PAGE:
Each conversation with qualified leads (prospects), lent to enriching our understanding of what the market was looking for — required capabilities. These are requirements that our product has in order to achieve a customers’ desired business outcomes. Cataloguing these in the customers’ own words was critical for our ability to scale the engagements.
For companies offering “full text search” as a feature in their product(s), one required capability (RC) could be: we need to build a user experience that is tolerant of user errors, also called fuzzy search.
These engagements would continue until we had a system of cataloguing, and enriching:
- The RC itself — what are customers needing?
- The discovery question — how do we learn that the customer needs this?
- The reference — what do we need to learn in order to fully articulate it?
- The proof — how do we demonstrate the capability?
At this step, we needed to democratize the ability to enrich this list, inclusive of the four bullet points above. Every employee should feel emboldened to add to the list as they uncover new customer needs.
As the system to enrich required capabilities was built out, in parallel, we needed to enable the global pre-sales force on selling this product using our learnings. We start with the required capabilities.
Two things are needed to enable the salesforce:
- Education — Teaching how to extract the pains and demonstrate business value for our customers
- Validation — Showcasing that the pre-sales engineer is confident extracting these pains and articulating how we solve them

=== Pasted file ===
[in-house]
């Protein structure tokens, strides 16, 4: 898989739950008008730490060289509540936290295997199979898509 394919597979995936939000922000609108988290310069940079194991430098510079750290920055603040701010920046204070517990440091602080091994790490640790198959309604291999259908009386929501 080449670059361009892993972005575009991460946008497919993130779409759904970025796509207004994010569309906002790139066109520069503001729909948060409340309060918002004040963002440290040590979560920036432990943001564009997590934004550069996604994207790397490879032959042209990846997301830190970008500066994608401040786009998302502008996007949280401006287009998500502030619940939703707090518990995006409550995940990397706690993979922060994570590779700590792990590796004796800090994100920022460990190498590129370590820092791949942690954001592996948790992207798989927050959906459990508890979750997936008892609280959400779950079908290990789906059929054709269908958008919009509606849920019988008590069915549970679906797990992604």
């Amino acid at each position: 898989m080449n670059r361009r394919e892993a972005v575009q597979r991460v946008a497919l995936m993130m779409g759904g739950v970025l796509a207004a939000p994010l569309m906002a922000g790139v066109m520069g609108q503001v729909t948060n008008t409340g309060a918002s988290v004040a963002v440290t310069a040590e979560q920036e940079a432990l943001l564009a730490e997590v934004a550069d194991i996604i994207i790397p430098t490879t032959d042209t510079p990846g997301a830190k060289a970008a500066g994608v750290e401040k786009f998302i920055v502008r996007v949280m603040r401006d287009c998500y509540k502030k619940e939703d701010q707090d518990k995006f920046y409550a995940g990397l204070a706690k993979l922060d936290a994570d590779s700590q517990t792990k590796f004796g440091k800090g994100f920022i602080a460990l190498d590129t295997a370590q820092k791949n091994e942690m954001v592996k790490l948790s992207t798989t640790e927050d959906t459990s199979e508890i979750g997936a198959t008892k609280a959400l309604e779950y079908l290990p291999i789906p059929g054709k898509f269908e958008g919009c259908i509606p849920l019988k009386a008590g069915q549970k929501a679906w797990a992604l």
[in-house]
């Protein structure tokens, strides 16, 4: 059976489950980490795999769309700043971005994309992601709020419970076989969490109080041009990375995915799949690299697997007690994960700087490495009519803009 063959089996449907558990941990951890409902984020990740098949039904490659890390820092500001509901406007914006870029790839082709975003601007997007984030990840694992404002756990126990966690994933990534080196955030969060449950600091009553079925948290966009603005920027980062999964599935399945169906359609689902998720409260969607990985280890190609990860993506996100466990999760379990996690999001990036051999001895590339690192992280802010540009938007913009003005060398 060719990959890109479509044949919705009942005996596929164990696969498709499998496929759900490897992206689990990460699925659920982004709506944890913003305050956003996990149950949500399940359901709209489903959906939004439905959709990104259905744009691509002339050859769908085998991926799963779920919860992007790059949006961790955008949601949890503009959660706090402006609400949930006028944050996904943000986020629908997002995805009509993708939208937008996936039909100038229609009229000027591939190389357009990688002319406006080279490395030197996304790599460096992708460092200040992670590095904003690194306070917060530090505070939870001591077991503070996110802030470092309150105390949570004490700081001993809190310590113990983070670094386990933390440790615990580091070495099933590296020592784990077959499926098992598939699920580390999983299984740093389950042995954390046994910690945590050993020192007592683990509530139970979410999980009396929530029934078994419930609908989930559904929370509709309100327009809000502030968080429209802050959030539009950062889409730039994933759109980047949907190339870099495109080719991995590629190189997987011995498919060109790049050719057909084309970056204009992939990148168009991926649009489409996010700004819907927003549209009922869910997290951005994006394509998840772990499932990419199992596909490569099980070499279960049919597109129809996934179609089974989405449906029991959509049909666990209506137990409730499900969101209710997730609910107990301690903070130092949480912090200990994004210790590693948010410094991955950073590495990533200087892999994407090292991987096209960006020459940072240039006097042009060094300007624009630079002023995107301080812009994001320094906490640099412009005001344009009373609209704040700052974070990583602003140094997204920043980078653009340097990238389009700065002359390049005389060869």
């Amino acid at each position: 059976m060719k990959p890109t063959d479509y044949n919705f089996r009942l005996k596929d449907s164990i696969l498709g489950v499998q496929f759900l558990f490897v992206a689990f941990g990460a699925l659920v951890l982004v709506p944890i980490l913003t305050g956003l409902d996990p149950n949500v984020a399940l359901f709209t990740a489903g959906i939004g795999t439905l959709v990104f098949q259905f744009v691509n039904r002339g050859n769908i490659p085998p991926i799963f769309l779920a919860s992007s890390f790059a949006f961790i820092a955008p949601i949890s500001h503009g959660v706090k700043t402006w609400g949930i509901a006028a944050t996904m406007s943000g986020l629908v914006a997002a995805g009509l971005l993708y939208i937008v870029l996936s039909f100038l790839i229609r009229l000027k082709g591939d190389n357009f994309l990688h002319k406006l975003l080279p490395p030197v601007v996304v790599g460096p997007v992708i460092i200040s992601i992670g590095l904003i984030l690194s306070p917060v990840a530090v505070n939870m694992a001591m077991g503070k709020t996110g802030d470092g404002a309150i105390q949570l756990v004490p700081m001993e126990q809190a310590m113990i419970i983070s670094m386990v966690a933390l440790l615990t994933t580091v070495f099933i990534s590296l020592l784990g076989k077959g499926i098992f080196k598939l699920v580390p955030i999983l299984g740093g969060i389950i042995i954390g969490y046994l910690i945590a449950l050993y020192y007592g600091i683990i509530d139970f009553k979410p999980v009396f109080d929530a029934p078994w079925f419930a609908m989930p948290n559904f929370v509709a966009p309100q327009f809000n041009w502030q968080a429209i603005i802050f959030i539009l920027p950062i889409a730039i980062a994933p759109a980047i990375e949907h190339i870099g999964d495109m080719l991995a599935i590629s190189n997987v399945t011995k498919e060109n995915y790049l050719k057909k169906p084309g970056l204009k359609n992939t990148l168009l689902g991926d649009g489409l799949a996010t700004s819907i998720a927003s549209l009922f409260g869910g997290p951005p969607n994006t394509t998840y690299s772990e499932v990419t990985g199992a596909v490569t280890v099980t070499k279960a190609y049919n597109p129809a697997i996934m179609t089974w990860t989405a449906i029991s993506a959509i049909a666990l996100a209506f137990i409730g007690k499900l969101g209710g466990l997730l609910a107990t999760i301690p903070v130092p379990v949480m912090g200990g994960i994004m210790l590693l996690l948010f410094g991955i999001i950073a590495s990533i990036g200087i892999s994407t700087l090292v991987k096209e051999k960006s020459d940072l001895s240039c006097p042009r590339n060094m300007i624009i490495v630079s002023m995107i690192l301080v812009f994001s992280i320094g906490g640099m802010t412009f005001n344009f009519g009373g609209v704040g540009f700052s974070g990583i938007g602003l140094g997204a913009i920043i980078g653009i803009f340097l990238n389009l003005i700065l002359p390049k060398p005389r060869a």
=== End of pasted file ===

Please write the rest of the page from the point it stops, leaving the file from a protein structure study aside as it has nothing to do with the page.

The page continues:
To demonstrate this, we’ll fall back on the same example above: fuzzy search. We already have the RC, discovery question(s) and reference. It’s time to build the proof.
What is a proof?
It’s a “guide” that walks a pre-sales engineer through how to demonstrate this required capability. I prefer to use Jupyter notebooks to achieve this, as they don’t require any heavy lifting to get started. Just download the notebook, and click Run:
Now, any pre-sales engineer can use this Jupyter notebook to “prove out” the fuzzy search capability. Since the proofs are all standardized on the same dataset, it’s trivial to pick up and go for any new employee and any new RC. The list expands.
All of this engagement and enablement of the salesforce is great, but nothing compares to actually improving the product — the goal, after all is to create a self-service growth engine. When we say product, we’re referring to every public-facing touchpoint, inclusive of:
- Documentation — The lifeblood of how a developer interacts with a product